Monday (4th) confirmed our worst fears. The eggs had failed and the Peregrines had abandoned the nest. They spent most of the day sitting on the clock tower and ignored the nest that they had been working so hard to incubate.
It has been a successful week, with the birds showing well for the museum visitors. The most spectacular moment came on Friday morning when the adult male peregrine (Gavin to his friends!) returned to the Clock Tower with a tasty seagull to eat! As you can imagine, this didn't go down too well with the local gulls, who attempted to mob Gavin as he arrived home. Luckily, he made it to a nice comfortable ledge where he was able to enjoy his meal in peace.
For the lucky people down below watching through scopes, it really was a WOW moment. And there will be more to come! Our eggs are due to hatch very soon (last year the first chick appeared on the 1st of May) which means more action on the nest ledge, more hunting trips for the adults and lots many more gory feeds to watch!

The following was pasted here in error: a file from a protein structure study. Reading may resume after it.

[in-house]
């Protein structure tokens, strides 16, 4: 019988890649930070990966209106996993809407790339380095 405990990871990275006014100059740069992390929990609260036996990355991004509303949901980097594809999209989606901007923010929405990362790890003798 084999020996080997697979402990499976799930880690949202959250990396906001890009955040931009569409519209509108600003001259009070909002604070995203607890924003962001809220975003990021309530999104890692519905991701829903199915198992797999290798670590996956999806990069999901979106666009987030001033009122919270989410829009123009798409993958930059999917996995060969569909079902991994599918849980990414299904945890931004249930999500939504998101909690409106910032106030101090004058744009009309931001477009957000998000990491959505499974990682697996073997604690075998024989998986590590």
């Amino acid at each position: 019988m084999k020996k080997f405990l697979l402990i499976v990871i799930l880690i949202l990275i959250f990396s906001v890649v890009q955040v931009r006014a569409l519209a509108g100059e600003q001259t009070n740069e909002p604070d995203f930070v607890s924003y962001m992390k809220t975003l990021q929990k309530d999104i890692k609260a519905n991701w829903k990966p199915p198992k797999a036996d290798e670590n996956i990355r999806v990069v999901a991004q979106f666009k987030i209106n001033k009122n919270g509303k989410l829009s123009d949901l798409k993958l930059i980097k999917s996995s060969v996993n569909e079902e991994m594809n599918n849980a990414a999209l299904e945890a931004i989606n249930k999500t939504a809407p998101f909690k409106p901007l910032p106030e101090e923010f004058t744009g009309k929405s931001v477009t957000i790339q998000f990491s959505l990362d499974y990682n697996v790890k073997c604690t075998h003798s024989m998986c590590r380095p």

So why not come along and have your own RSPB WOW moment?! We will be at the Museum Tuesday-Sunday, 10am-4pm.
Egg-static for Cardiff Peregrines
Peregrines on the Clocktower 2009 is up and running! The birds are back and were observed mating around City Hall in late March.
It was on the opening day of the project (4th April) that volunteer Peter Elkington noticed that the birds had chosen a nest site for 2009-the same spot as last year! For those of you new to PoCT, the eyrie (nest) is located in an old raven's nest on the north-facing side of City Hall Clock Tower, just above the clock face.
Since early April, the birds have barely left the nest unattended, which suggests that they are incubating eggs. Unfortunately, due to the height of the tower, we can't see in to count them. It will be another 2 weeks before we see the chicks appear and the mystery is revealed!
At the moment, the adult birds are taking turns incubating the eggs. If you are lucky you may see a change over at the nest site. Occasionally, one of the birds will return to the tower with prey and give us a gory treat as they devour their hard earned meal.